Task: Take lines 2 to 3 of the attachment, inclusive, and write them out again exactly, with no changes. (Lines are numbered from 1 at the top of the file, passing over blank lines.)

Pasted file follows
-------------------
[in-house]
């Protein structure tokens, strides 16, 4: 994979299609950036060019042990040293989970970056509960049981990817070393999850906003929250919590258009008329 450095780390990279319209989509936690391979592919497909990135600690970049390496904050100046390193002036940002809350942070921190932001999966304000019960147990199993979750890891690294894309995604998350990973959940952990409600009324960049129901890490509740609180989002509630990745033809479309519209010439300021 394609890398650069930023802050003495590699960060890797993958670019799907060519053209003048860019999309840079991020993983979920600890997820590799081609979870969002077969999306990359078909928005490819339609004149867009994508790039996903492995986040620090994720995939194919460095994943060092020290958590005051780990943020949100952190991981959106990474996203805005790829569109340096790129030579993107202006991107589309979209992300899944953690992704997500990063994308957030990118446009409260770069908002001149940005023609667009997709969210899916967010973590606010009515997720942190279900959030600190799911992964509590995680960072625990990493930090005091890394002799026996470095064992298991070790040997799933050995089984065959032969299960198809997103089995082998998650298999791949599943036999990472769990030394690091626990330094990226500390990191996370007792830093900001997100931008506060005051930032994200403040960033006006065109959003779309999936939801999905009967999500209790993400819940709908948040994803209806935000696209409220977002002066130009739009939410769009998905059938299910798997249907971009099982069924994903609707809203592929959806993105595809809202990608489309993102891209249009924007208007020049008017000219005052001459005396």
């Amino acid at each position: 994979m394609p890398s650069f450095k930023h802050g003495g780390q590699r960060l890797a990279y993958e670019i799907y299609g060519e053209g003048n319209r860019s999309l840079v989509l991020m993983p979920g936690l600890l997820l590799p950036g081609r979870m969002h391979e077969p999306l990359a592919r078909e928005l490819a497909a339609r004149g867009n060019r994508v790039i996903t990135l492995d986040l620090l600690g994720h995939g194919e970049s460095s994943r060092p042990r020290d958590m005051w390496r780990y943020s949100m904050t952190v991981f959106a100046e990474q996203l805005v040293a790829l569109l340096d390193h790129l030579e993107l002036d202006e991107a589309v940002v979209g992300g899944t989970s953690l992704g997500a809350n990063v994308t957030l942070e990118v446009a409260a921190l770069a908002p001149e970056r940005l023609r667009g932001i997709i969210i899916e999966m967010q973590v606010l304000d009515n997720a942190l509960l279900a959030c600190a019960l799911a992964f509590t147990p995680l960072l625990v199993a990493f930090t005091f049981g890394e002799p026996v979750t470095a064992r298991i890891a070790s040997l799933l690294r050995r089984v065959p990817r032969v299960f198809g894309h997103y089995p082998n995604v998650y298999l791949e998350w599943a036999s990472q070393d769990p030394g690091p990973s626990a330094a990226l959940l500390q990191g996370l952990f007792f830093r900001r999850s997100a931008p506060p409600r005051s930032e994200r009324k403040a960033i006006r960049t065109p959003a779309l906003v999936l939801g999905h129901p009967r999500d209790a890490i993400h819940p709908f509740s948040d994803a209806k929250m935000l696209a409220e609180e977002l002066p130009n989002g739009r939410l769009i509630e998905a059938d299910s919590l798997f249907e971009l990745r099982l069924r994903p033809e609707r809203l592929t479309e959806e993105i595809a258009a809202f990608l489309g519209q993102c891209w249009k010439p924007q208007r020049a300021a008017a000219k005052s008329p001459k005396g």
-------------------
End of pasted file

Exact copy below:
């Protein structure tokens, strides 16, 4: 994979299609950036060019042990040293989970970056509960049981990817070393999850906003929250919590258009008329 450095780390990279319209989509936690391979592919497909990135600690970049390496904050100046390193002036940002809350942070921190932001999966304000019960147990199993979750890891690294894309995604998350990973959940952990409600009324960049129901890490509740609180989002509630990745033809479309519209010439300021 394609890398650069930023802050003495590699960060890797993958670019799907060519053209003048860019999309840079991020993983979920600890997820590799081609979870969002077969999306990359078909928005490819339609004149867009994508790039996903492995986040620090994720995939194919460095994943060092020290958590005051780990943020949100952190991981959106990474996203805005790829569109340096790129030579993107202006991107589309979209992300899944953690992704997500990063994308957030990118446009409260770069908002001149940005023609667009997709969210899916967010973590606010009515997720942190279900959030600190799911992964509590995680960072625990990493930090005091890394002799026996470095064992298991070790040997799933050995089984065959032969299960198809997103089995082998998650298999791949599943036999990472769990030394690091626990330094990226500390990191996370007792830093900001997100931008506060005051930032994200403040960033006006065109959003779309999936939801999905009967999500209790993400819940709908948040994803209806935000696209409220977002002066130009739009939410769009998905059938299910798997249907971009099982069924994903609707809203592929959806993105595809809202990608489309993102891209249009924007208007020049008017000219005052001459005396």
């Amino acid at each position: 994979m394609p890398s650069f450095k930023h802050g003495g780390q590699r960060l890797a990279y993958e670019i799907y299609g060519e053209g003048n319209r860019s999309l840079v989509l991020m993983p979920g936690l600890l997820l590799p950036g081609r979870m969002h391979e077969p999306l990359a592919r078909e928005l490819a497909a339609r004149g867009n060019r994508v790039i996903t990135l492995d986040l620090l600690g994720h995939g194919e970049s460095s994943r060092p042990r020290d958590m005051w390496r780990y943020s949100m904050t952190v991981f959106a100046e990474q996203l805005v040293a790829l569109l340096d390193h790129l030579e993107l002036d202006e991107a589309v940002v979209g992300g899944t989970s953690l992704g997500a809350n990063v994308t957030l942070e990118v446009a409260a921190l770069a908002p001149e970056r940005l023609r667009g932001i997709i969210i899916e999966m967010q973590v606010l304000d009515n997720a942190l509960l279900a959030c600190a019960l799911a992964f509590t147990p995680l960072l625990v199993a990493f930090t005091f049981g890394e002799p026996v979750t470095a064992r298991i890891a070790s040997l799933l690294r050995r089984v065959p990817r032969v299960f198809g894309h997103y089995p082998n995604v998650y298999l791949e998350w599943a036999s990472q070393d769990p030394g690091p990973s626990a330094a990226l959940l500390q990191g996370l952990f007792f830093r900001r999850s997100a931008p506060p409600r005051s930032e994200r009324k403040a960033i006006r960049t065109p959003a779309l906003v999936l939801g999905h129901p009967r999500d209790a890490i993400h819940p709908f509740s948040d994803a209806k929250m935000l696209a409220e609180e977002l002066p130009n989002g739009r939410l769009i509630e998905a059938d299910s919590l798997f249907e971009l990745r099982l069924r994903p033809e609707r809203l592929t479309e959806e993105i595809a258009a809202f990608l489309g519209q993102c891209w249009k010439p924007q208007r020049a300021a008017a000219k005052s008329p001459k005396g």